In distal movements of the maxillary molars, themaxillary sinus is a major concern because tooth move-ment through bone-deficient areas is considered chal-lenging and might reduce the alveolar bone height or

the root length.22-24 Lindskog-Stokland et al23 in adog experiment and Wehrbein et al24 in a human biopsystudy described that root resorption and loss of osseoussupporting tissue occurred in the basal cortical bone ofthe nasal sinus after translatory tooth movements.They suggested that differentiation of osteoblasts isrequired for compensatory subperiosteal bone apposi-tion. However, the molar roots seemed to move intothe maxillary sinus without any serious root resorption,even though the sinus seemed to be between the molarroots in the our patient. Several clinical reports alsodemonstrated the possibility of tooth movement intothe sinus.25,26 A recent study provided histologicevidence that the sinus wall is a dynamic structure thatresponds favorably to mechanical stress, such as toothmovement.27 Therefore, the possibility of tooth move-ment into the sinus under suitable and safe conditionsshould ultimately contribute to expanding the limits oforthodontic treatment.

Fig 10. Lateral cephalogram, cephalometric tracing, and panoramic radiograph at the 5-year postre-tention checkup.

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Maxillary group distalization improved the horizon-tal open bite and provided adequate anterior guidance.Extraction of the pathologic mandibular first molarsand succeeding molar mesialization could make themandibular dentition intact, avoiding any prosthetic res-torations. Moreover, the maxillary left central and rightlateral incisors were restored with zirconia jacket crownsafter tooth whitening. This interdisciplinary approach, acombination of orthodontic and restorative treatment,significantly improved the patient's dental estheticsand function, contributing to the increase of her qualityof life.

In this patient, the occlusion was stable, and littlerelapse occurred during the 5-year retention period,even though a large amount of molar distalizationwas achieved with miniscrew anchorage. A recent lon-gitudinal study with pendulum appliances for distali-zation showed that first molars were distalized for4 mm with 10� of tipping, but almost half of the pa-tients experienced relapse during the succeeding mul-tibracket treatment.28 In our patient, the distalizedmolars were initially tipped back but controlled wellduring the finishing and detailing phase. Control ofdistal tipping after molar distalization might be 1important key for the stability of the distalized denti-tion. In addition, the mandibular plane angle did notincrease during active orthodontic treatment and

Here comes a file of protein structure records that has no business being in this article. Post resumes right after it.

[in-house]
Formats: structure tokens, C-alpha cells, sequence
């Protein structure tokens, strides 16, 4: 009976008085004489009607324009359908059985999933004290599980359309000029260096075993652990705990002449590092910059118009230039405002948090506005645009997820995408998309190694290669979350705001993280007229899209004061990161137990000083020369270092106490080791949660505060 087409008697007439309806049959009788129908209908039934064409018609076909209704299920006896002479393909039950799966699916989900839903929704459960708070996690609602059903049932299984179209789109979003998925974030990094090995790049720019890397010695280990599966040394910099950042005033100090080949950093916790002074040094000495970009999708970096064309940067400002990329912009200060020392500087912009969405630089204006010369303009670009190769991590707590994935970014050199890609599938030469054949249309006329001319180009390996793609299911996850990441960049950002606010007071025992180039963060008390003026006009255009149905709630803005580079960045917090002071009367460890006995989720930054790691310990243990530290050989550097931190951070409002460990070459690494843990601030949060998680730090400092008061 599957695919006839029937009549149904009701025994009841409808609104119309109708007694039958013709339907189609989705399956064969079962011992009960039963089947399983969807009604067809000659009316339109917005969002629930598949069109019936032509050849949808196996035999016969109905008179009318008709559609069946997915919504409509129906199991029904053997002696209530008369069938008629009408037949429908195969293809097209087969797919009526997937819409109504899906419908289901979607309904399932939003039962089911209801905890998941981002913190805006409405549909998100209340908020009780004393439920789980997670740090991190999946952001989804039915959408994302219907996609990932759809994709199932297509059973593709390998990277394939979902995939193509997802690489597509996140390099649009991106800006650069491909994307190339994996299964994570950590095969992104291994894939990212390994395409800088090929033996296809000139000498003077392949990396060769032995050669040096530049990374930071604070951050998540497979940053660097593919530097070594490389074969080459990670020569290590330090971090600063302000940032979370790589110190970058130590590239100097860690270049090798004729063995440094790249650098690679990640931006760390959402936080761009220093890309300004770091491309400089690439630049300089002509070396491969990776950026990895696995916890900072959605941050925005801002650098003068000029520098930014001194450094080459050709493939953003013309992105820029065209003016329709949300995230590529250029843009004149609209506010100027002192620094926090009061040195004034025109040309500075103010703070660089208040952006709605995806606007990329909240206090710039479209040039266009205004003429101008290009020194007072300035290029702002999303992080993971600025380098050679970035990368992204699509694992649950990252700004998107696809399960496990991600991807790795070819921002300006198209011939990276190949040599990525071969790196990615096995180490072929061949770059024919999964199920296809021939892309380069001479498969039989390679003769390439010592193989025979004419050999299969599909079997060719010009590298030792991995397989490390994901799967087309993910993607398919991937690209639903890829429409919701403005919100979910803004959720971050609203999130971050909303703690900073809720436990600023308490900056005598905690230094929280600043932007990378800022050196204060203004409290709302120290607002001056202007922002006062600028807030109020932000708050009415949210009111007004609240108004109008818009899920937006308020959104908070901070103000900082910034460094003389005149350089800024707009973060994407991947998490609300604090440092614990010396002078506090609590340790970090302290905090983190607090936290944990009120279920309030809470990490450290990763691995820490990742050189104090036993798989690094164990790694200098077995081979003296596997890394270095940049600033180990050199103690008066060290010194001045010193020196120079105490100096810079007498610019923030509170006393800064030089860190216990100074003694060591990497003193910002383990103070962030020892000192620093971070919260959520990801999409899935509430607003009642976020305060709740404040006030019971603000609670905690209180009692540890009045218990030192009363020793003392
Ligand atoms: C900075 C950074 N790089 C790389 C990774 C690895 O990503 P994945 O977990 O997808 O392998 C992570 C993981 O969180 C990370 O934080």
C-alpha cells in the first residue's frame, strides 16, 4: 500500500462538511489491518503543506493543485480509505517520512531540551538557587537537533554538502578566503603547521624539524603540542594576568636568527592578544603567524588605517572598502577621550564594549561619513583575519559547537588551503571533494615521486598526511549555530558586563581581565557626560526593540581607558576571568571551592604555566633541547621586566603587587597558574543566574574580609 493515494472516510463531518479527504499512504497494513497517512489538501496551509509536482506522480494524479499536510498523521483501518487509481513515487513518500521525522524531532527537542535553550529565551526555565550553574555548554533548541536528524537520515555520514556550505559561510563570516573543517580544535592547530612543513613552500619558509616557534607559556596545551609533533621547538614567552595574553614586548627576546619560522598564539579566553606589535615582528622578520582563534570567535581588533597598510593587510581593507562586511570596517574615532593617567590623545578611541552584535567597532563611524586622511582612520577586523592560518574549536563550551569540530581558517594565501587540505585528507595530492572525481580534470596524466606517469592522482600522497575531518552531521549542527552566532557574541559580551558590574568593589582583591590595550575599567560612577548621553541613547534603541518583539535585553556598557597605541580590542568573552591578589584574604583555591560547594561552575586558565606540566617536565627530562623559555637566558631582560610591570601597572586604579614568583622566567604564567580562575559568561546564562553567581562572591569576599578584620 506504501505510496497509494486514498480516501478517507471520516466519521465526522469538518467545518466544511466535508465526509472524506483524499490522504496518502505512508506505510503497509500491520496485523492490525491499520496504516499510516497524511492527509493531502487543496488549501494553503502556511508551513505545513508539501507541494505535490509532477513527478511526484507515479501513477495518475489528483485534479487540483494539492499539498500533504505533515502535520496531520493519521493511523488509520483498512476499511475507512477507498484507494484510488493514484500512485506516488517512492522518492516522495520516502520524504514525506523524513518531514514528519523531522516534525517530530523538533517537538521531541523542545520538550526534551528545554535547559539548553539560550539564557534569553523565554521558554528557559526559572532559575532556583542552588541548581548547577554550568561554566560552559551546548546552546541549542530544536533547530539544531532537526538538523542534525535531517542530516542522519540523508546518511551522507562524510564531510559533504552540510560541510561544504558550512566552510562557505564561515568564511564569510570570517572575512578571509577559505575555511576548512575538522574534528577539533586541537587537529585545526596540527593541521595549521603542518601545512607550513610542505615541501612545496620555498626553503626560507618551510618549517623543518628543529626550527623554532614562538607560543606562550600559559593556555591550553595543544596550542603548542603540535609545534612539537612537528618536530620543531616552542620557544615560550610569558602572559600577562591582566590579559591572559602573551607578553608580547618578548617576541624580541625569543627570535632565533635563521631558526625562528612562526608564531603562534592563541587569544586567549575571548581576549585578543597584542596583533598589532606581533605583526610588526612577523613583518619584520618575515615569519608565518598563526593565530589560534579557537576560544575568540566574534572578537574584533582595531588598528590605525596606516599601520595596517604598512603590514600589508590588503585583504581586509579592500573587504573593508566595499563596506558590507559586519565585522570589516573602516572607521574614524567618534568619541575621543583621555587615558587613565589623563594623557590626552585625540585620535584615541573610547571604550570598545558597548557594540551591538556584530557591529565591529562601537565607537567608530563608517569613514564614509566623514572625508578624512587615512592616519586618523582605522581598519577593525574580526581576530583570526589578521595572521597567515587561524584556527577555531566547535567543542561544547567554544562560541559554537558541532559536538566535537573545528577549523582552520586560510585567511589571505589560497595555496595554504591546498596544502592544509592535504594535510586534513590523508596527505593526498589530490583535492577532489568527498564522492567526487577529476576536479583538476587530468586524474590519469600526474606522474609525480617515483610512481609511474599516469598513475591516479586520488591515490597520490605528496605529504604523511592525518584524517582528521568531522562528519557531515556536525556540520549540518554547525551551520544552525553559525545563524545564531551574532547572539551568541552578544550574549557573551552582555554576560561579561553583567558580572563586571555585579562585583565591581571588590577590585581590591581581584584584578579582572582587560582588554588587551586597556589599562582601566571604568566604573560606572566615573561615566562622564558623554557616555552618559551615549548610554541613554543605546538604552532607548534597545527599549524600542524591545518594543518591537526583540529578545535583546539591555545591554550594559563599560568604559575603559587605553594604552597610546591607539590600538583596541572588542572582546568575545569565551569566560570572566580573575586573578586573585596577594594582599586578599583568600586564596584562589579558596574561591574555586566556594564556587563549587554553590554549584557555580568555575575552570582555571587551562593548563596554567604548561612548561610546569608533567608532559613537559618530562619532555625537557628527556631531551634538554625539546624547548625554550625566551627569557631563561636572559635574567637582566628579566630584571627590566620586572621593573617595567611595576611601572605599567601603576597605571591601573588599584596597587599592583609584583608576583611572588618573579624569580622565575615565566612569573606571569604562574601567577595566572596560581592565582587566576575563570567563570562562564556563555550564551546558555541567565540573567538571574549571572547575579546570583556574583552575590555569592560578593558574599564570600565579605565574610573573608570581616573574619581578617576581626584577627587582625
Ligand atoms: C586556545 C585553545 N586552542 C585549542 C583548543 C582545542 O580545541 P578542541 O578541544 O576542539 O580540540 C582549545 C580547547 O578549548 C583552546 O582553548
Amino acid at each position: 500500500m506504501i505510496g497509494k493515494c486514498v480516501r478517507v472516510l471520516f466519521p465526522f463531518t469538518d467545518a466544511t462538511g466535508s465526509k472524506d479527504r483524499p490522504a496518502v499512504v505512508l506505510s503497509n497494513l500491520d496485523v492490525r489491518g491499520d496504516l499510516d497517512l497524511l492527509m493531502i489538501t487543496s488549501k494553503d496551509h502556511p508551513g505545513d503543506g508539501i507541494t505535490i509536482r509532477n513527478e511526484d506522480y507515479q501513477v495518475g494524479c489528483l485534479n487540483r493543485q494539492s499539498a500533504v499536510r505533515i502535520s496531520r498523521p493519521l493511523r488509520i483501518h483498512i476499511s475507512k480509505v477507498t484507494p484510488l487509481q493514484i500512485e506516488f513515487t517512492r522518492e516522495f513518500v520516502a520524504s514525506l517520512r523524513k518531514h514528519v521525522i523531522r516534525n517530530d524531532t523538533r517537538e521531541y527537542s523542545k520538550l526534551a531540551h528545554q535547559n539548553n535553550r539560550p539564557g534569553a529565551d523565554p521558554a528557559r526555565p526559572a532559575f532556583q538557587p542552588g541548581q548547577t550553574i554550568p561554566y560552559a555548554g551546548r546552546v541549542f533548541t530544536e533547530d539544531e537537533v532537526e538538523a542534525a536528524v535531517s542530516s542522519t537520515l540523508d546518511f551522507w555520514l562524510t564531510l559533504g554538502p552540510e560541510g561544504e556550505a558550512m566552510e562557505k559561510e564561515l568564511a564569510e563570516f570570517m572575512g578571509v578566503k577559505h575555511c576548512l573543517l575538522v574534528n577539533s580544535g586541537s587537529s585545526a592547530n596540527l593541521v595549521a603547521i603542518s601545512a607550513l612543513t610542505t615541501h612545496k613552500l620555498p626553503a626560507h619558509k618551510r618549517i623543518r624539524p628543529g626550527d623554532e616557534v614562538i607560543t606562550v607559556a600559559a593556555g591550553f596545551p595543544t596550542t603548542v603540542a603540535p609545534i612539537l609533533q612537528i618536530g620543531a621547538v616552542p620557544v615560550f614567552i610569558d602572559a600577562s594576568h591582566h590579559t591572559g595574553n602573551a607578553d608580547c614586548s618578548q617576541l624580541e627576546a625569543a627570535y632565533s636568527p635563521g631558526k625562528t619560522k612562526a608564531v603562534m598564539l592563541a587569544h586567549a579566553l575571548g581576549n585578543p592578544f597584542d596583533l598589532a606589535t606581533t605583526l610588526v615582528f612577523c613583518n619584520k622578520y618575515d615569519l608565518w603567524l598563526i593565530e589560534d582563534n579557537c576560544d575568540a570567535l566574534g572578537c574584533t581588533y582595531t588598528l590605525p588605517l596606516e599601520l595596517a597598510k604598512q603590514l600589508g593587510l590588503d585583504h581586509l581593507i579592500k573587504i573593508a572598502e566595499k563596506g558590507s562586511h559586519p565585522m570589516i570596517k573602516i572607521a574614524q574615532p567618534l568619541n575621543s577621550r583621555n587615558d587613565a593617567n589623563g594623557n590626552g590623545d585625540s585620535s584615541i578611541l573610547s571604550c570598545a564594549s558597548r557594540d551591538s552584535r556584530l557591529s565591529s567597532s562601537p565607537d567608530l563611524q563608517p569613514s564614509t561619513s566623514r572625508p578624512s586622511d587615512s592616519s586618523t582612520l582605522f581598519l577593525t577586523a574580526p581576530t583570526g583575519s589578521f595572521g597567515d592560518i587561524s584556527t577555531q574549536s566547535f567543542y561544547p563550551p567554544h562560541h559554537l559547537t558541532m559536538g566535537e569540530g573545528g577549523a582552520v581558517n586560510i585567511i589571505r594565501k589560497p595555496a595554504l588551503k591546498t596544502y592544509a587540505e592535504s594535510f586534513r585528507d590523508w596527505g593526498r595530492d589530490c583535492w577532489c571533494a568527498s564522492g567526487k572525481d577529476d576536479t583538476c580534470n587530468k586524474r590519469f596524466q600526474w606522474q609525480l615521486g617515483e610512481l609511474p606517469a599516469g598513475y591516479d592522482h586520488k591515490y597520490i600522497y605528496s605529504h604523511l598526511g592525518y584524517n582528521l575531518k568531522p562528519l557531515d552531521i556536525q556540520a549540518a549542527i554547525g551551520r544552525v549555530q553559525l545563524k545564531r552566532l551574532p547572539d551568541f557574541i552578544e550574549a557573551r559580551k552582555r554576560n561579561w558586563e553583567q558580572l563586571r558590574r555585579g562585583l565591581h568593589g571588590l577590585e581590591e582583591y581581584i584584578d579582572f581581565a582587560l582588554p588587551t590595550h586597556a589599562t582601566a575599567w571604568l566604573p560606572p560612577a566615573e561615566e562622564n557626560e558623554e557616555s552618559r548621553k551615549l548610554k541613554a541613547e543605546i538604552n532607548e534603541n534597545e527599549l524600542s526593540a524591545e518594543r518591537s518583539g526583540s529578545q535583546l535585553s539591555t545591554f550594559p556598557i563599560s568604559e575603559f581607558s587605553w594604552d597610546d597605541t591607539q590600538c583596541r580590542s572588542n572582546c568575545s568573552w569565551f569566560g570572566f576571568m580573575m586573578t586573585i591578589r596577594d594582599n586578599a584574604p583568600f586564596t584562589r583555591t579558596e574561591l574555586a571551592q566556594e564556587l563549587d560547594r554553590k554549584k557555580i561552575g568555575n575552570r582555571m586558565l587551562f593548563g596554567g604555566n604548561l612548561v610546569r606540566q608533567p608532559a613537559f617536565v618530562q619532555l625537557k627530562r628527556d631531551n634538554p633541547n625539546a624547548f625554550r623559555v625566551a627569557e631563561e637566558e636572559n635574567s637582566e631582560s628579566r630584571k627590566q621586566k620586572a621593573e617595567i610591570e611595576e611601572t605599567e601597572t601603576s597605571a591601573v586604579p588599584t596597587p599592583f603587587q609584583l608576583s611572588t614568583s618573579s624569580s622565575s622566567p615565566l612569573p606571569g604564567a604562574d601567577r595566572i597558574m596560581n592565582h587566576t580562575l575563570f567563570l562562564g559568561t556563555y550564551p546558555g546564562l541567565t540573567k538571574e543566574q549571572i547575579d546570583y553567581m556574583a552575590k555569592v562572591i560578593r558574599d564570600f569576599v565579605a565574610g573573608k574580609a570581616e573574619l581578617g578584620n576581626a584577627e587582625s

was also stable during the retention period. With thesesimple molar distalizing mechanics with inerradicularscrews, the distalized maxillary molars can be slightlyintruded.16,17 As a result, the mandibular plane anglecan be stabilized even though the molars areextremely distalized. The strict vertical control mightalso be important to prevent relapses. However, noauthors have evaluated the long-term stability ofmolar distalization with interradicular miniscrews.Further studies are required to confirm their retentionand stability.

CONCLUSIONS

Interradicular miniscrews are useful to distalize themaxillary dentition for correcting a Class II malocclusion.With this new strategy, group distalization with mini-screws can make the treatment simpler with greater pre-dictability.

REFERENCES

1. Vaden JL, Kiser HE. Straight talk about extraction and nonextrac-tion: a differential diagnostic decision. Am J Orthod DentofacialOrthop 1996;109:445-52.

2. de Almeida-Pedrin RR, Henriques JF, de Almeida RR, deAlmeida MR, McNamara JA Jr. Effects of the pendulum appliance,cervical headgear, and 2 premolar extractions followed by fixed

Fig 11. Cephalometric tracings at pretreatment (black lines), posttreatment (red lines), and 5-yearpostretention (green lines) superimposed on A, the sella-nasion plane at sella; B, the anterior palatalcontour; and C, the mandibular plane at menton.

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3. Janson G, Barros SE, de FreitasMR, Henriques JF, Pinzan A. Class IItreatment efficiency in maxillary premolar extraction and nonex-traction protocols. Am J Orthod Dentofacial Orthop 2007;132:490-8.

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6. Carano A, Testa M. The distal jet for upper molar distal movement.J Clin Orthod 1996;30:374-80.